Comics A.M. | Marvel's 'fathers of invention'; Gaiman, Tan win Locus Awards

Legal | Brent Staples pens an editorial for the New York Times on the legal battle between the Jack Kirby estate and Marvel: "The Marvel editor Stan Lee sometimes offered general ideas for characters, allowing the artists to run with them. Mr. Kirby plotted stories, fleshing out characters that he had dreamed up or that he had fashioned from Mr. Lee’s sometimes vague enunciations. Mr. Lee shaped the stories and supplied his wisecrack-laden dialogue. And in the end, both men could honestly think of themselves as 'creators.' But Mr. Kirby, who was known as the King of Comics, was the defining talent and the driving force at the Marvel shop. Mr. Lee’s biographers have noted that the company’s most important creations started out in Mr. Kirby’s hands before being passed on to others, who were then expected to emulate his artistic style." [New York Times]

Awards | Writer Neil Gaiman (Sandman, The Graveyard Book) and artist Shaun Tan (The Arrival, Tales from Outer Suburbia) are among the winners of the 2011 Locus Awards. Gaiman's "The Truth Is a Cave in the Black Mountains" won for best novelette, while "The Thing About Cassandra" won best short story. Tan won for best artist. [Locus Online]

Legal | Jeff Trexler reviews the legal battle between Warner Bros. and the heirs of creators Jerry Siegel and Joe Shuster through the filter of the Neil Gaiman/Todd McFarlane decision, where a judge ruled Gaiman has copyright interest in Medieval Spawn, Angela and other Spawn characters. [The Beat]

Creators | Nicole Rudick has an in-depth interview with Jim Woodring about his odd visions and the inspiration for Weathercraft and Congress of the Animals. [The Comics Journal]

Retailing | The Boston Globe's John Dyer talks to two local retailers, That’s Entertainment and Comicopia, about DC Comics' move to day-and-date digital publishing. [Boston Globe]

Creators | Witch Doctor writer Brandon Seifert discusses his Image/Skybound series about a supernatural doctor: "...Morrow's sort of character archetype — the occult doctor — is a very old idea in horror fiction, but I've never seen it played straight," he says. "Characters like Van Helsing are generally treated as generic monster hunters, and I wanted to see a doctor who approached the supernatural the way a [real] doctor would. And then last in the concept was the idea that all the monsters needed to cause actual diseases from biology." [io9]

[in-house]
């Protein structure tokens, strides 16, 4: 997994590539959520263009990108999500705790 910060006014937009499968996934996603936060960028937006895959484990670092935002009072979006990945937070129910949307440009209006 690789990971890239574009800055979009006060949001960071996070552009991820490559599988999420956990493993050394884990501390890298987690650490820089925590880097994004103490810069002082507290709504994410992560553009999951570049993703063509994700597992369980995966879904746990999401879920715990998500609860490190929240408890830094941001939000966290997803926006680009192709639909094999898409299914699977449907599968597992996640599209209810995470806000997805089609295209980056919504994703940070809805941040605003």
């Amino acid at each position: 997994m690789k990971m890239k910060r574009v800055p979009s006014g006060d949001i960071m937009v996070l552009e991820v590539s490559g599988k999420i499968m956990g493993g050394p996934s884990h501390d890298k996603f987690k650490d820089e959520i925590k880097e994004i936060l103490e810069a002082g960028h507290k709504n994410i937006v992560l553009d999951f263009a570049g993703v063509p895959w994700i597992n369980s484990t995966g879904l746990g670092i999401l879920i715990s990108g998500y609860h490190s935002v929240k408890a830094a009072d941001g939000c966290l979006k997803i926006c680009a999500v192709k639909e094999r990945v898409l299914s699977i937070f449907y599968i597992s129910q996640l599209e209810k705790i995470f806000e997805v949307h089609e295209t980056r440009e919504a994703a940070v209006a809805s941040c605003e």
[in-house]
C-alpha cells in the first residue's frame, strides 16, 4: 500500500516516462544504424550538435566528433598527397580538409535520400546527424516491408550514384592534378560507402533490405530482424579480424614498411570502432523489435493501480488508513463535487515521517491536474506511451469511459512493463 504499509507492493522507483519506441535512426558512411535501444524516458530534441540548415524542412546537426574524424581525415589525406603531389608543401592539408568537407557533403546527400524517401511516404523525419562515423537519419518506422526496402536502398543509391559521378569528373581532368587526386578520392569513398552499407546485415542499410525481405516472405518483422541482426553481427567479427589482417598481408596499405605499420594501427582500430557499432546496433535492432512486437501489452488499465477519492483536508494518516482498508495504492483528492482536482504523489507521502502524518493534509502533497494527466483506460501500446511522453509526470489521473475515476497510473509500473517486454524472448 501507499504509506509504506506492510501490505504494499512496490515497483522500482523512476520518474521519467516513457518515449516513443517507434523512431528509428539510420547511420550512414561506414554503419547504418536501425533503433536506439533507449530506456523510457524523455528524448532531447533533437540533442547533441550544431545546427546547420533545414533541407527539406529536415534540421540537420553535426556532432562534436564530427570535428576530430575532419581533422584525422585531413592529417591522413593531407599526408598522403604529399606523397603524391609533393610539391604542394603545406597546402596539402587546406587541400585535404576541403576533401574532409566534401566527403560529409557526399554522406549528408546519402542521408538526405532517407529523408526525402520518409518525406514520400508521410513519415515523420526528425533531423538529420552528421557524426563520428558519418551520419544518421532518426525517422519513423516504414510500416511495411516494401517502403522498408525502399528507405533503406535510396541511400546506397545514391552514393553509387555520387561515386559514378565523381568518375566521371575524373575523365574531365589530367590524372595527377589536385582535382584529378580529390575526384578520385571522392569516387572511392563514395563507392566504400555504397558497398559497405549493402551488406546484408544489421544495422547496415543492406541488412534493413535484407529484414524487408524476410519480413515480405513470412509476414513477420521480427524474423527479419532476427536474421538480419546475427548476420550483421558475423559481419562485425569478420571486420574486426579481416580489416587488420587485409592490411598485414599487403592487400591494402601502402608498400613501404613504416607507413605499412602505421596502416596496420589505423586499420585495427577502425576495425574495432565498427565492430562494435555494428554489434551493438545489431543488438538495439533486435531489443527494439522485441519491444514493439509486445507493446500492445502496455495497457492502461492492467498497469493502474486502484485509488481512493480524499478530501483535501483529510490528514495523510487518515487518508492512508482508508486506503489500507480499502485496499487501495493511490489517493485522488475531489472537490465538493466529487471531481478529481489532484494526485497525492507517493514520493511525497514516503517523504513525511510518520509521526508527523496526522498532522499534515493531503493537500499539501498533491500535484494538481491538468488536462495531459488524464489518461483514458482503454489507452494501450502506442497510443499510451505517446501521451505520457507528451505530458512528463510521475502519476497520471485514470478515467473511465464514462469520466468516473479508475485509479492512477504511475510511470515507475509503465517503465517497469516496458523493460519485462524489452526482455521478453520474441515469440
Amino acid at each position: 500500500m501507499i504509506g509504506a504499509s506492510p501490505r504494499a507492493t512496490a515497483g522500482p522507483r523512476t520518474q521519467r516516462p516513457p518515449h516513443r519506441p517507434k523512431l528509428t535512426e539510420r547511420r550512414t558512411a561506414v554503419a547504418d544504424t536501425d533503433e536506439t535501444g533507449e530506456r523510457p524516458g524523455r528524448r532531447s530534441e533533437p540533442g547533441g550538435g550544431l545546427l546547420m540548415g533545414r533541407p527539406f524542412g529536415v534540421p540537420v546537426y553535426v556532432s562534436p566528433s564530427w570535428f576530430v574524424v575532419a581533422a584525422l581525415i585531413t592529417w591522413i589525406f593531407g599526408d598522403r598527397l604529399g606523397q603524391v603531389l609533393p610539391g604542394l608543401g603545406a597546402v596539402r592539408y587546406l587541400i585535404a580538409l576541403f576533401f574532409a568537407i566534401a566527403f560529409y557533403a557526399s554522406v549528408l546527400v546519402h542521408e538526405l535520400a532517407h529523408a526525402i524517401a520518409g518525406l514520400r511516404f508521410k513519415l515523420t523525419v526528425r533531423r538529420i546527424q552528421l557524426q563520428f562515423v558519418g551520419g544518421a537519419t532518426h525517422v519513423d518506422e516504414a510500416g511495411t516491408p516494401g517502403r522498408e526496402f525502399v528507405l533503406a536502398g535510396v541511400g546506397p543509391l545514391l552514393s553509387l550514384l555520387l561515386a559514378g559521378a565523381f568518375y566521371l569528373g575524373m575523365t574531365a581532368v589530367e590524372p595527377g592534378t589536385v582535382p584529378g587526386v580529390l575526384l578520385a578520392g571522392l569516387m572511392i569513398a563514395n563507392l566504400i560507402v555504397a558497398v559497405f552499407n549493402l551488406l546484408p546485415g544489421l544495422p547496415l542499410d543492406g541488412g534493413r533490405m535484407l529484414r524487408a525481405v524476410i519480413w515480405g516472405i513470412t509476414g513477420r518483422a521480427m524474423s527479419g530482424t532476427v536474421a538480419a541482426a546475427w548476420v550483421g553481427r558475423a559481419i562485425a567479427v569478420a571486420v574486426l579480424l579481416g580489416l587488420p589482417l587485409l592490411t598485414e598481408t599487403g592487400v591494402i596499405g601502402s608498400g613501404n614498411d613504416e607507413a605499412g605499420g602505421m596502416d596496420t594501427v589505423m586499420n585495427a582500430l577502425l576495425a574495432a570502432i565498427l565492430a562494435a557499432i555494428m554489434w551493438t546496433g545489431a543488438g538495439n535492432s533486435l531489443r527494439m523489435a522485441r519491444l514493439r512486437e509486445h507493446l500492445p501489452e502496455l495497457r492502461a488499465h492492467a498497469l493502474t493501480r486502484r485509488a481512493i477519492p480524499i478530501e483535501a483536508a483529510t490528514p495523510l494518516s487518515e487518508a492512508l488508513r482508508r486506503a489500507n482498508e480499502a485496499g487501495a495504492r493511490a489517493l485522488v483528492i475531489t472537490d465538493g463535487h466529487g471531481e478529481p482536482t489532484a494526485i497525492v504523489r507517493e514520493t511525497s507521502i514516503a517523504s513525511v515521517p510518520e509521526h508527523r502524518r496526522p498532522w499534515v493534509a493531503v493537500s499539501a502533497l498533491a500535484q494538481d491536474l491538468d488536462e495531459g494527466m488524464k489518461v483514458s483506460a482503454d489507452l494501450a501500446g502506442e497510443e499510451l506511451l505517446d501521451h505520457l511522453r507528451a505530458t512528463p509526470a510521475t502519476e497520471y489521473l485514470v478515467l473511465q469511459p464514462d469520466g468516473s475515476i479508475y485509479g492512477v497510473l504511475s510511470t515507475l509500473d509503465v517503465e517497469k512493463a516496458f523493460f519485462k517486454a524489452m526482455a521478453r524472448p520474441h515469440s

Creators | Tom Field looks back at the life and career of the late Gene Colan. [The Comics Journal]

Comics | Paul Gravett picks the comics he's most looking forward to from the June Previews. [Paul Gravett]

Comics | Sebastian Strangio looks at several comics -- or "gruim-chaek" -- produced by the North Korean government. He says the comics are "unabashedly propagandistic, serving up outlandish plots that help inculcate reverence for Great Leader Kim Il Sung and the regime's perennial battles against imperialists of all stripes." [Slate]

Retailing | After 16 years in business, Empyre Comics in Glen Burnie, Md. will close its doors on June 30. [The Capital]

Retailing | The American Press profiles Lake Charles, La. comic shop Paper Heroes. [American Press]

Webcomics | Lauren Davis spotlights Jason Brubaker's webcomic-turned-graphic novel, reMIND. "... there's a lot to enjoy in this online version, from the beautiful, animation-inspired artwork to the epic backstory of love, betrayal, and neurosurgery. And that's before we get to a mecha-enhanced Victuals fighting his way through a city of lizard men," she writes. [io9]

Fandom | To help celebrate the birthday of Smurfs creator Peyo, more than 4,800 people dressed as smurfs gathered in Brussels, London, Athens, The Hague, Dublin, Mexico City, Panama City, Warsaw, Moscow, Johannesburg and New York Saturday to break the Guinness World Record for the "largest gathering of people dressed as smurfs within a 24-hour period in multiple venues." That's a lot of smurfs. [Metro]

Fandom | Matt Alt translates a 1983 essay from lolicon magazine Manga Burikko telling the otaku it's time to drop their idealized notions of puberty and grow up. [Neojaponisme]

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